be sure to check out my new follow up to this post: Physiological Third Stage, without the "as long as"
Sunday, June 20, 2010
Learned helplessness results from being trained to be locked into a system. The system may be a family, a community, a culture, a tradition, a profession or an institution.He explains that systems sometimes distort their original purposes, but people are still expected to function in the system, because the system itself has power.
Initially, a system develops for a specific purpose. But as a system evolves, it increasingly tends to organize around beliefs, perspectives, activities and taboos that serve the continuation of the system. Awareness of the original purpose fades and the system starts to function automatically. It calcifies. The beliefs, perspectives, activities and taboos shift in subtle (and sometimes not so subtle) ways, to ensure continuation. And those beliefs, perspectives, activities and taboos are trained into the people that comprise the system.
The system uses shame and the withdrawal of attention to instill a fear of survival. Simultaneously, the system presents the view that power resides in the system, not the individual. The combination creates a dependence on the system for survival. Gradually, the system is internalized and the person identifies with it -- he sees himself the way the system sees him. His sense of who he is is defined by the system. (We see this tendency very clearly in the professions -- "I'm a doctor, so I do x, y and z" or "I'm an attorney, so I do x, y and z.")"The system" could here refer to a maternity care system, in which physicians are expected to act one way and patients another. The system developed for the purpose of helping mothers and babies, but in some ways, it has shifted its focus to perpetuating itself, by keeping the system functioning and keeping the way it functions the same.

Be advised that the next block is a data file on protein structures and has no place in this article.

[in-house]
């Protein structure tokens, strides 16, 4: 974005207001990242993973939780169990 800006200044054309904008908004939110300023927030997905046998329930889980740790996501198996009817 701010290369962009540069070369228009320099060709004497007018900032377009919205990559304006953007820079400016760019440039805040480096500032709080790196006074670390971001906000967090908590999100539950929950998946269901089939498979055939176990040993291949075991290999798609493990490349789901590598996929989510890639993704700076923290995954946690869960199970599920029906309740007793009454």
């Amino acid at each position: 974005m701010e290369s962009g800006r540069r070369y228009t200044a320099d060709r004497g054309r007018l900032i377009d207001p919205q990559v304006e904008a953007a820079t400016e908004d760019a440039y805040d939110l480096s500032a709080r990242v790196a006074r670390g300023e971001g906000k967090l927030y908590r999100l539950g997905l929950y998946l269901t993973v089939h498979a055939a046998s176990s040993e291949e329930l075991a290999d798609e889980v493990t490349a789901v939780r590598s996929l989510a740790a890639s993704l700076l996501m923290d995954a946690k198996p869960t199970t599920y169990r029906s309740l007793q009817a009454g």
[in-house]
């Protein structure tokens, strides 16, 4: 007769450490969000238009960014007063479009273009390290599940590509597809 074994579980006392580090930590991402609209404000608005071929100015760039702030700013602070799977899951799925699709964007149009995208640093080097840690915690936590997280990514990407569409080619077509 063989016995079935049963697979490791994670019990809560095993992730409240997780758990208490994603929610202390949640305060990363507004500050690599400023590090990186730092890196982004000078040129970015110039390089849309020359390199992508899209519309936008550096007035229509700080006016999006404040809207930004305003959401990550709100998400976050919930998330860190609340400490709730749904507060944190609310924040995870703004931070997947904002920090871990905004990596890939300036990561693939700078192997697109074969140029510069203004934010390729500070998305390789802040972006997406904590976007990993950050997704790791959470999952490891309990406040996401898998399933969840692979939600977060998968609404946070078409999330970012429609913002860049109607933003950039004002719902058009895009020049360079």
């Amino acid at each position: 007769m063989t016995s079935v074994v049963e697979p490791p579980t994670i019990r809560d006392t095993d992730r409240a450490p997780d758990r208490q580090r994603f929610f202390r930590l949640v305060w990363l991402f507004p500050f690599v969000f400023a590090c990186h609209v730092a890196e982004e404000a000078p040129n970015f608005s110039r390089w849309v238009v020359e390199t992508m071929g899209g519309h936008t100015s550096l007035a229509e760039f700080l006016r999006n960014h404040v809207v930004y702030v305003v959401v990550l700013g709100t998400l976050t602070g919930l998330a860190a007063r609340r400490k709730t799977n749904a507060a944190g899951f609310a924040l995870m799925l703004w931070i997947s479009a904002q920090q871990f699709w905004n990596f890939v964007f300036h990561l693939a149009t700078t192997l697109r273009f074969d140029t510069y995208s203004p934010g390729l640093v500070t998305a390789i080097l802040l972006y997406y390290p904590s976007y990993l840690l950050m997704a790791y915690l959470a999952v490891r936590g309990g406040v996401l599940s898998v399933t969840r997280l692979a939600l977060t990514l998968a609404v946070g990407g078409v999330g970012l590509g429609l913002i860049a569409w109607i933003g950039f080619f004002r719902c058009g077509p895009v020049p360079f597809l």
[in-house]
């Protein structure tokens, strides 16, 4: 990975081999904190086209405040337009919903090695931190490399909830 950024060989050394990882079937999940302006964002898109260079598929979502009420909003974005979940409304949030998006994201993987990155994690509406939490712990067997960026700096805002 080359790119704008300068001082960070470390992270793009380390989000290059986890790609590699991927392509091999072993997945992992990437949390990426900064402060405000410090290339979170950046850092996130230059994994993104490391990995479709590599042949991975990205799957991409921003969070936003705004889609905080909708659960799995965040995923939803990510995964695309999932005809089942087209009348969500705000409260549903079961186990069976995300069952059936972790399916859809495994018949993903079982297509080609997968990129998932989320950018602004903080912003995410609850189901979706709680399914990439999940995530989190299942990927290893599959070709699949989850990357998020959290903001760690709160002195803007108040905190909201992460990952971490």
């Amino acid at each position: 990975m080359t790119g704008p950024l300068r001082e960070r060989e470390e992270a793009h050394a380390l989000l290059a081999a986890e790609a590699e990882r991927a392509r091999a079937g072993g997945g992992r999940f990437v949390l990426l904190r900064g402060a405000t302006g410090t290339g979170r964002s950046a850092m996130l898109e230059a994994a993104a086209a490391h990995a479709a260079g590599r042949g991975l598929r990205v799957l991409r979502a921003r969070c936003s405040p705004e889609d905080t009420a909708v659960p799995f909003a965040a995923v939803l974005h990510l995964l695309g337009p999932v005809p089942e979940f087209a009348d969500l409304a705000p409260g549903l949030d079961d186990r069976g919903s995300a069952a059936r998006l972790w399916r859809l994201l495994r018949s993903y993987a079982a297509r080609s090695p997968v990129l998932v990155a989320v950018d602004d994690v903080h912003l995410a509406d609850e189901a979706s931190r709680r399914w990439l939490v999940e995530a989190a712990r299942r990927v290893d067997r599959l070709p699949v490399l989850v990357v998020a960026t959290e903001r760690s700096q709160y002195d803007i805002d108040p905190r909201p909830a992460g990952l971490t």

McLeod next explains how learned helplessness perpetuates patterns of abuse within systems (such as boyfriend/girlfriend relationships or families).
Whenever we are subjected to abuse, physical, emotional or spiritual, two patterns form inside us: the victim and the abuser. Our experience of being abused lays the basis for the victim pattern. Our experience of how abuse can be meted out lays the basis for the abuser pattern. Both give rise to learned helplessness, though the learned helplessness manifests differently. In the case of the abuser, learned helplessness might manifest as "Something just took over; I didn't mean to say or do that." In the case of the victim, it might manifest as "I don't know why I put up with it but I can't seem to do anything about it." In both cases, we are expressing passivity with respect to the patterns operating in us. In both cases, we are confessing helplessness.In the functioning of a maternity care "system", the provider is in a position of authority and the patient is subservient. We follow the patterns of behavior that the system expects from us because our brains recognize this as normal. We have been trained to believe that people in authority are there to help us and that we should listen to them. So, even if our own research or personal beliefs tells us otherwise, we may still go along with what our provider says (or even what we believe they think) we should do--agree to have a test done, schedule an induction, have a vaginal exam, push in the bed, whatever--because we are passive in respect to the system. It is not a fear of the care provider per se, but a fear of doing something that doesn't fit in the construct of a system. The system makes us feel powerless to act differently than its pre-determined role for us.